本篇美国硕士论文代写-欧洲人权和义务法庭讲了2002年，ICHR进一步发现，各州有必要致力于统一标准，确保他们履行积极的义务，颁布刑法，以打击强奸和暴力问题。非经双方同意的性行为或强奸必须被定为犯罪。法院期望人们在诉讼中采用这种定罪的态度，并在以强奸形式发生的许多侵犯人权行为的情况下，将这种态度作为法律加以证明。这种做法清楚地反映在法院在Bevacqua和S. v.保加利亚和Opuz诉土耳其案件中的工作。本篇美国硕士论文代写文章由美国第一论文 Assignment First辅导网整理，供大家参考阅读。
European Court of Human Rights and Obligations
In 2002, the ICHR furthermore found that it was necessary for the states to work on converging standards and ensure that they fulfill their positive obligation to enact criminal laws in order to battle against rape and violence issues. Non-consensual sex or rape had to be criminalized. The court expected people to apply such a criminalizing attitude in proceedings and also document them as law in the context of the many breaches of human rights that was happening in the form of rapes. This practice is reflected clearly in the working of the court in Bevacqua and S. v. Bulgaria and Opuz v. Turkey cases.
In order to show due diligence, the ECHR furthermore went on to ask states to adopt frameworks that would help them show compliance as well as combat the issues of rape and sexual violence. In this context, it is presented that states of the EU, which is inclusive of UK at that time, should have adopted the language and principles of the DEVAW, CEDAW, and the Convention on the Rights of the Child, etc, so as to fully implement a framework for working on these issues. Member states were recommended to adopt some specific measures, legal phrases and clauses and make necessary provisions that would proactively stop such rape and sexual violence instigations from happening. In addition to public education, media reformation and more was suggested. The framework furthermore was to be supported by a well-trained staff of law enforcement. These trained and dedicated officers were to provide around the clock protection to people. From receiving an initial complaint to assuring complete security for the person requesting help, the nation is obligated to render assistance. It is considered a matter of obligation and duty for a nation to work on arranging the necessary measures for victim relief and proactive identification. Where necessary, it was also expected that it was not just the court that could seek relief in proceedings for a victim, but the victim themselves must be able to initiate such proceedings as well.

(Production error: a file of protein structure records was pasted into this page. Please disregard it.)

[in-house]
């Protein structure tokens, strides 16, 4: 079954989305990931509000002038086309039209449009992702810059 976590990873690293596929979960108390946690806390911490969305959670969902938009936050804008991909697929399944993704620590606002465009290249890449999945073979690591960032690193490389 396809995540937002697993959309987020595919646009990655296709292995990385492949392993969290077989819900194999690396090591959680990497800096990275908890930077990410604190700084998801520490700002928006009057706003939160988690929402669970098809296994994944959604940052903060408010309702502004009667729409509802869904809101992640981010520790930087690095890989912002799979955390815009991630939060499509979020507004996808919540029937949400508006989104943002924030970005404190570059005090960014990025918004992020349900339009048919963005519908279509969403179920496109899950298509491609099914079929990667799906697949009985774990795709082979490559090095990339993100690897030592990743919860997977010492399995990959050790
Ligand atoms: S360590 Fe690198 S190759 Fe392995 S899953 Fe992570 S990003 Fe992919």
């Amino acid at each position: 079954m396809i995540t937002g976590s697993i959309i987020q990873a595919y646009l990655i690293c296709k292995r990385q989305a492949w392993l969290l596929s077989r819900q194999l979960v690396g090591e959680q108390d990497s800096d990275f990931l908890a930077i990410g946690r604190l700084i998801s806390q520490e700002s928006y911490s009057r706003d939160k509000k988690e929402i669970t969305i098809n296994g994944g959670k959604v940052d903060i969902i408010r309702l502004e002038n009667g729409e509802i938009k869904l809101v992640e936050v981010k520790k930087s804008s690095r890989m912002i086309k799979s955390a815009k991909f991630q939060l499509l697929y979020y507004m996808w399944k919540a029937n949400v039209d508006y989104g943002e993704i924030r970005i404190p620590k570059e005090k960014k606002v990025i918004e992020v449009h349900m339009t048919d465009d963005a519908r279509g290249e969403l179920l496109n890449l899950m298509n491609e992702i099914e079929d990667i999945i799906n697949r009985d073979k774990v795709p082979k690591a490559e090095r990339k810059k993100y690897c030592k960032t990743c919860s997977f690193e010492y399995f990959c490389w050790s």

Finally, the ECHR goes on to present the penalties that would be imposed on nations that do not comply with the standards. With the cases of Bevacqua and S. v. Bulgaria and Opuz v. Turkey being turning points in legislation, the court has understood states to follow the desired minimums that are set in those two cases. Where nations are not able to present justification for following the needed minimum or do not have the mechanism for actually helping in protection measures, then it would follow that the court will recognize such a nation as following a discrimination policy. Acting upon matters of violence against women or issues of rape is no longer considered as just protection extension to women, and they are considered as discrimination of women. Both civil and criminal considerations hence will come up to the debate when such due diligence is not followed.